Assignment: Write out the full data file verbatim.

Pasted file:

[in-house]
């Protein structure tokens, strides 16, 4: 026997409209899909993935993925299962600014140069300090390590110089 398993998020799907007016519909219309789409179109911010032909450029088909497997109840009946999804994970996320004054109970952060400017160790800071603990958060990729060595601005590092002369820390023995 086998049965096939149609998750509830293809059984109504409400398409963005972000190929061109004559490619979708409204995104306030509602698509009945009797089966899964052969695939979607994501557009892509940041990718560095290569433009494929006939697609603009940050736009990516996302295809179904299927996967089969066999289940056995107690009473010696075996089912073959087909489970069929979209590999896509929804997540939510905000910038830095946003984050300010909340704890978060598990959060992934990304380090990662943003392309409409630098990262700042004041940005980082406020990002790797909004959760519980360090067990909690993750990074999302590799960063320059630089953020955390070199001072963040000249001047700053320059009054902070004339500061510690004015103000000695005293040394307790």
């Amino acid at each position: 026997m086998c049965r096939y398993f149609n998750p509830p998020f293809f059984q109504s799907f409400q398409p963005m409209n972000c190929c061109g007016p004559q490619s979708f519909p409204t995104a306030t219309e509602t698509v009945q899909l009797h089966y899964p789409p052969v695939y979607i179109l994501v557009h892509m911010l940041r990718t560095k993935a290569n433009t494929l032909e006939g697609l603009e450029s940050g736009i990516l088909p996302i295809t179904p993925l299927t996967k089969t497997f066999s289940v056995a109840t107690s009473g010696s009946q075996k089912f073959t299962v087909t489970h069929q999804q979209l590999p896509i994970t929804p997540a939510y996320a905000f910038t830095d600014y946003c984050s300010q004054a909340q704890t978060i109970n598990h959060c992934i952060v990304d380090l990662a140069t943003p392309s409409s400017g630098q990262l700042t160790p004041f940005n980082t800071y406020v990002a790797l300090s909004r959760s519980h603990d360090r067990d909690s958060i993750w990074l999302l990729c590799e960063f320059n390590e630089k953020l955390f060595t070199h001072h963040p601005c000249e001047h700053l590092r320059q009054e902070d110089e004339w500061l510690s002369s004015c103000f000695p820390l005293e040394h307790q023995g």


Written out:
[in-house]
């Protein structure tokens, strides 16, 4: 026997409209899909993935993925299962600014140069300090390590110089 398993998020799907007016519909219309789409179109911010032909450029088909497997109840009946999804994970996320004054109970952060400017160790800071603990958060990729060595601005590092002369820390023995 086998049965096939149609998750509830293809059984109504409400398409963005972000190929061109004559490619979708409204995104306030509602698509009945009797089966899964052969695939979607994501557009892509940041990718560095290569433009494929006939697609603009940050736009990516996302295809179904299927996967089969066999289940056995107690009473010696075996089912073959087909489970069929979209590999896509929804997540939510905000910038830095946003984050300010909340704890978060598990959060992934990304380090990662943003392309409409630098990262700042004041940005980082406020990002790797909004959760519980360090067990909690993750990074999302590799960063320059630089953020955390070199001072963040000249001047700053320059009054902070004339500061510690004015103000000695005293040394307790």
């Amino acid at each position: 026997m086998c049965r096939y398993f149609n998750p509830p998020f293809f059984q109504s799907f409400q398409p963005m409209n972000c190929c061109g007016p004559q490619s979708f519909p409204t995104a306030t219309e509602t698509v009945q899909l009797h089966y899964p789409p052969v695939y979607i179109l994501v557009h892509m911010l940041r990718t560095k993935a290569n433009t494929l032909e006939g697609l603009e450029s940050g736009i990516l088909p996302i295809t179904p993925l299927t996967k089969t497997f066999s289940v056995a109840t107690s009473g010696s009946q075996k089912f073959t299962v087909t489970h069929q999804q979209l590999p896509i994970t929804p997540a939510y996320a905000f910038t830095d600014y946003c984050s300010q004054a909340q704890t978060i109970n598990h959060c992934i952060v990304d380090l990662a140069t943003p392309s409409s400017g630098q990262l700042t160790p004041f940005n980082t800071y406020v990002a790797l300090s909004r959760s519980h603990d360090r067990d909690s958060i993750w990074l999302l990729c590799e960063f320059n390590e630089k953020l955390f060595t070199h001072h963040p601005c000249e001047h700053l590092r320059q009054e902070d110089e004339w500061l510690s002369s004015c103000f000695p820390l005293e040394h307790q023995g």